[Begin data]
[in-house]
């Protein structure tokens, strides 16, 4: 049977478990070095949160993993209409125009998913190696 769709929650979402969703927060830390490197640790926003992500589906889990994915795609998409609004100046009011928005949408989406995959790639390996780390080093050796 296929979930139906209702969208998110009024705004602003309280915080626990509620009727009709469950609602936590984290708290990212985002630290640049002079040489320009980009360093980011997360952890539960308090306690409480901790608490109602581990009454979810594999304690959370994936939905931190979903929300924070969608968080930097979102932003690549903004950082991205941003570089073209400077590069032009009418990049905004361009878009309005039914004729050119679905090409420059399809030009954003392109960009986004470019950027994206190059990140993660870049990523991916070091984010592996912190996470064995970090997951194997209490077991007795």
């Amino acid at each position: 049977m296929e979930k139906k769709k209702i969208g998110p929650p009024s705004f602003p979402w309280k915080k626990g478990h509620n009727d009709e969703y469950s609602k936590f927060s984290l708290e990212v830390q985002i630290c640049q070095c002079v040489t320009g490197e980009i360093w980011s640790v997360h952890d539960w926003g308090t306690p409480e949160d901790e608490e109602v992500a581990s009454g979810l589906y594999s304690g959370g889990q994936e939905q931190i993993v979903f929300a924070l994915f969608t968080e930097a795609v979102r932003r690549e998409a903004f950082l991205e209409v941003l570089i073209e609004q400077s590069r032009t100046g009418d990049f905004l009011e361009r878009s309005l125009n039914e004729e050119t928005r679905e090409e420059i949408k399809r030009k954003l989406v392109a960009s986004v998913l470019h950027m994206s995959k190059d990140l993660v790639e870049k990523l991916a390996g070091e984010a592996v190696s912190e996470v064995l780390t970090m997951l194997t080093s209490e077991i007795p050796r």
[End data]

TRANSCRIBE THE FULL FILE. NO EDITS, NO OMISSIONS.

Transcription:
[in-house]
């Protein structure tokens, strides 16, 4: 049977478990070095949160993993209409125009998913190696 769709929650979402969703927060830390490197640790926003992500589906889990994915795609998409609004100046009011928005949408989406995959790639390996780390080093050796 296929979930139906209702969208998110009024705004602003309280915080626990509620009727009709469950609602936590984290708290990212985002630290640049002079040489320009980009360093980011997360952890539960308090306690409480901790608490109602581990009454979810594999304690959370994936939905931190979903929300924070969608968080930097979102932003690549903004950082991205941003570089073209400077590069032009009418990049905004361009878009309005039914004729050119679905090409420059399809030009954003392109960009986004470019950027994206190059990140993660870049990523991916070091984010592996912190996470064995970090997951194997209490077991007795």
């Amino acid at each position: 049977m296929e979930k139906k769709k209702i969208g998110p929650p009024s705004f602003p979402w309280k915080k626990g478990h509620n009727d009709e969703y469950s609602k936590f927060s984290l708290e990212v830390q985002i630290c640049q070095c002079v040489t320009g490197e980009i360093w980011s640790v997360h952890d539960w926003g308090t306690p409480e949160d901790e608490e109602v992500a581990s009454g979810l589906y594999s304690g959370g889990q994936e939905q931190i993993v979903f929300a924070l994915f969608t968080e930097a795609v979102r932003r690549e998409a903004f950082l991205e209409v941003l570089i073209e609004q400077s590069r032009t100046g009418d990049f905004l009011e361009r878009s309005l125009n039914e004729e050119t928005r679905e090409e420059i949408k399809r030009k954003l989406v392109a960009s986004v998913l470019h950027m994206s995959k190059d990140l993660v790639e870049k990523l991916a390996g070091e984010a592996v190696s912190e996470v064995l780390t970090m997951l194997t080093s209490e077991i007795p050796r």